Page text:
One feline expert said “the ideal diet for a modern cat would be canned vole or mouse – mostly meat, with some roughage, and with a little vegetable supplement, all in one neat package”.
So why don’t the pet food manufacturers produce cat food which is canned mouse? I am sure that it is possible to manufacture it. The mice could be bred humanely (intestinal worms avoided) and they could be killed humanely and then canned. It sounds ridiculous when you say it but the food would be perfect for a cat. There would be no need to supplement it with additives. All the ingredients are there in a neat package.
The problem is that cat owners wouldn’t like. You can’t even begin to imagine a cat owner opening a can with a dead mouse inside, tipping the mouse into a bowl and wait for their cat to eat it with delight. She’d probably be disgusted. And I mean the cat owner not the cat.
So people open the door to pet food manufacturers to create something which has been described as the “feline equivalent of junk food”. This is a reference to dry cat food. It can be dangerous to cats and cause bladder problems. It’s made tasty with additives and it is high in carbohydrates because you can’t make it without adding carbohydrates. And carbohydrates are just not part of the feline diet. But it is incredibly convenient. It has a long shelf life. It doesn’t go off in the bowl. Cats like it. They like it because it’s tasty. Perhaps the cats have become addicted to sugar just like people.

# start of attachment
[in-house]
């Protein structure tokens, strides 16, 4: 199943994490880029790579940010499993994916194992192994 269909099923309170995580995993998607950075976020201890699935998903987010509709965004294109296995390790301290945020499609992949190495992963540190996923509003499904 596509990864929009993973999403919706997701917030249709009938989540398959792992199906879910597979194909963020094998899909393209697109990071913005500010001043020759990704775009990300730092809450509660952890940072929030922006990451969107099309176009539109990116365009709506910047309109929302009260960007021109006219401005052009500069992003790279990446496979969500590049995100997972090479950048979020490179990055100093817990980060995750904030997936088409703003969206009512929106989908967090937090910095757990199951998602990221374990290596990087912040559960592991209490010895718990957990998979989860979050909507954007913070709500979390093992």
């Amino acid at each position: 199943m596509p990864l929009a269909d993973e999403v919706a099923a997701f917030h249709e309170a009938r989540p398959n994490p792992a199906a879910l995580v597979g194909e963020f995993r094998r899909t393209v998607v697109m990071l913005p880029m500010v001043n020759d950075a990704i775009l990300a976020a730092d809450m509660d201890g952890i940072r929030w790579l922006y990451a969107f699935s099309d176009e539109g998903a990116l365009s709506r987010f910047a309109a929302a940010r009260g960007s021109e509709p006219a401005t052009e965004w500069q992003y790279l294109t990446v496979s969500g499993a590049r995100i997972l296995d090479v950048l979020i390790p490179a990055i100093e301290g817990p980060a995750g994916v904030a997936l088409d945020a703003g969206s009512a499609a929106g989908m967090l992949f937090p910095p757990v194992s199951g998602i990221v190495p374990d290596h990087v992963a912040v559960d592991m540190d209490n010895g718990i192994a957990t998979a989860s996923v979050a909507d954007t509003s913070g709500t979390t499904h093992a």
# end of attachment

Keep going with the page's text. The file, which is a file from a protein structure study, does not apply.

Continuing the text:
It’s the convenience element which sells dry cat food and therefore its success must be laid at the door of cat owners. Manufacturers sell these products to cat owners not cats. That’s obvious but we need to remind ourselves of it.
The pet manufacturers spotted a weakness among cat owners and they drove a horse and cart through it. Convenience is all. Even at the expense of cat health. A big percentage of cat owners know that dry cat food is not the best in terms of quality but they accept it because it is convenient. It is also convenient to quietly forget that it is not the best for their cat.
While I am on the subject it is nice to remind ornithologists that the diet of the African Wildcat (the wild cat relative of our pet) is made up of 70% mice with birds constituting 10-20% of the diet which is a little more popular than reptiles at 10-13%. Cat haters forget that birds are not that popular with domestic cats compared to rodents because they are relatively hard to catch. The popular belief is that birds are the number-one prey for the domestic cat. They are not.
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